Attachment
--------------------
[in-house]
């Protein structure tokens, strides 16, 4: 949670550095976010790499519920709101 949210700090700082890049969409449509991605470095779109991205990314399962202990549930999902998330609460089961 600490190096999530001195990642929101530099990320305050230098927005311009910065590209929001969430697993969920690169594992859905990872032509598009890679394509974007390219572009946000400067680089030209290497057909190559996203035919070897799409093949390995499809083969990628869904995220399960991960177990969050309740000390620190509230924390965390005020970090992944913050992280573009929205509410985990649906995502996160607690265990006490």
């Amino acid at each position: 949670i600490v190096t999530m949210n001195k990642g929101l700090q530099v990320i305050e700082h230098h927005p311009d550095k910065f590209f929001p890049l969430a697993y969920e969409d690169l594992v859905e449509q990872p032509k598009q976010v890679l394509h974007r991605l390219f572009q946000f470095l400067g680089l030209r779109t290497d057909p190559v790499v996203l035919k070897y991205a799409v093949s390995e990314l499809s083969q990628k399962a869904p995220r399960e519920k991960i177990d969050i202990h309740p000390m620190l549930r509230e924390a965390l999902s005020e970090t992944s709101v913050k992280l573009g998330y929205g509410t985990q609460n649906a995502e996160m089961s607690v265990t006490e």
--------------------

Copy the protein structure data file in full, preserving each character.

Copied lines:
[in-house]
């Protein structure tokens, strides 16, 4: 949670550095976010790499519920709101 949210700090700082890049969409449509991605470095779109991205990314399962202990549930999902998330609460089961 600490190096999530001195990642929101530099990320305050230098927005311009910065590209929001969430697993969920690169594992859905990872032509598009890679394509974007390219572009946000400067680089030209290497057909190559996203035919070897799409093949390995499809083969990628869904995220399960991960177990969050309740000390620190509230924390965390005020970090992944913050992280573009929205509410985990649906995502996160607690265990006490």
């Amino acid at each position: 949670i600490v190096t999530m949210n001195k990642g929101l700090q530099v990320i305050e700082h230098h927005p311009d550095k910065f590209f929001p890049l969430a697993y969920e969409d690169l594992v859905e449509q990872p032509k598009q976010v890679l394509h974007r991605l390219f572009q946000f470095l400067g680089l030209r779109t290497d057909p190559v790499v996203l035919k070897y991205a799409v093949s390995e990314l499809s083969q990628k399962a869904p995220r399960e519920k991960i177990d969050i202990h309740p000390m620190l549930r509230e924390a965390l999902s005020e970090t992944s709101v913050k992280l573009g998330y929205g509410t985990q609460n649906a995502e996160m089961s607690v265990t006490e």